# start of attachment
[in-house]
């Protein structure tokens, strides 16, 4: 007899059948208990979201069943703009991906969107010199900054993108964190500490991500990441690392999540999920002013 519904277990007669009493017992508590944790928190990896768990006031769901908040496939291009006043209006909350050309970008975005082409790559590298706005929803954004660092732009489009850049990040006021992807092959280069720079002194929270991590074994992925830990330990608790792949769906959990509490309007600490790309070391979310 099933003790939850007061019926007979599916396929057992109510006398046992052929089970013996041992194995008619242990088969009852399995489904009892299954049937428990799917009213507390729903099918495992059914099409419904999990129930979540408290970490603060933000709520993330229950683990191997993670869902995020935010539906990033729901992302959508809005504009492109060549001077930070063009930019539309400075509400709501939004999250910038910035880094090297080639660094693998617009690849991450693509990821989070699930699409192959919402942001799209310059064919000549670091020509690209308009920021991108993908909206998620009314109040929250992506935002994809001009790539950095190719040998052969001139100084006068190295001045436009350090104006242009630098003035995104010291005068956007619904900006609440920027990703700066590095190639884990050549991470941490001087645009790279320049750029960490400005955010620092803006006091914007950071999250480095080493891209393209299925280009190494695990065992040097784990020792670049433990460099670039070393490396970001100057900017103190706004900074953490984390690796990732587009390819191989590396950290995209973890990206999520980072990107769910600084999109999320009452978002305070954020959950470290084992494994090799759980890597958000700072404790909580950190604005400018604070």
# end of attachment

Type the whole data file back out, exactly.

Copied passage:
[in-house]
């Protein structure tokens, strides 16, 4: 007899059948208990979201069943703009991906969107010199900054993108964190500490991500990441690392999540999920002013 519904277990007669009493017992508590944790928190990896768990006031769901908040496939291009006043209006909350050309970008975005082409790559590298706005929803954004660092732009489009850049990040006021992807092959280069720079002194929270991590074994992925830990330990608790792949769906959990509490309007600490790309070391979310 099933003790939850007061019926007979599916396929057992109510006398046992052929089970013996041992194995008619242990088969009852399995489904009892299954049937428990799917009213507390729903099918495992059914099409419904999990129930979540408290970490603060933000709520993330229950683990191997993670869902995020935010539906990033729901992302959508809005504009492109060549001077930070063009930019539309400075509400709501939004999250910038910035880094090297080639660094693998617009690849991450693509990821989070699930699409192959919402942001799209310059064919000549670091020509690209308009920021991108993908909206998620009314109040929250992506935002994809001009790539950095190719040998052969001139100084006068190295001045436009350090104006242009630098003035995104010291005068956007619904900006609440920027990703700066590095190639884990050549991470941490001087645009790279320049750029960490400005955010620092803006006091914007950071999250480095080493891209393209299925280009190494695990065992040097784990020792670049433990460099670039070393490396970001100057900017103190706004900074953490984390690796990732587009390819191989590396950290995209973890990206999520980072990107769910600084999109999320009452978002305070954020959950470290084992494994090799759980890597958000700072404790909580950190604005400018604070």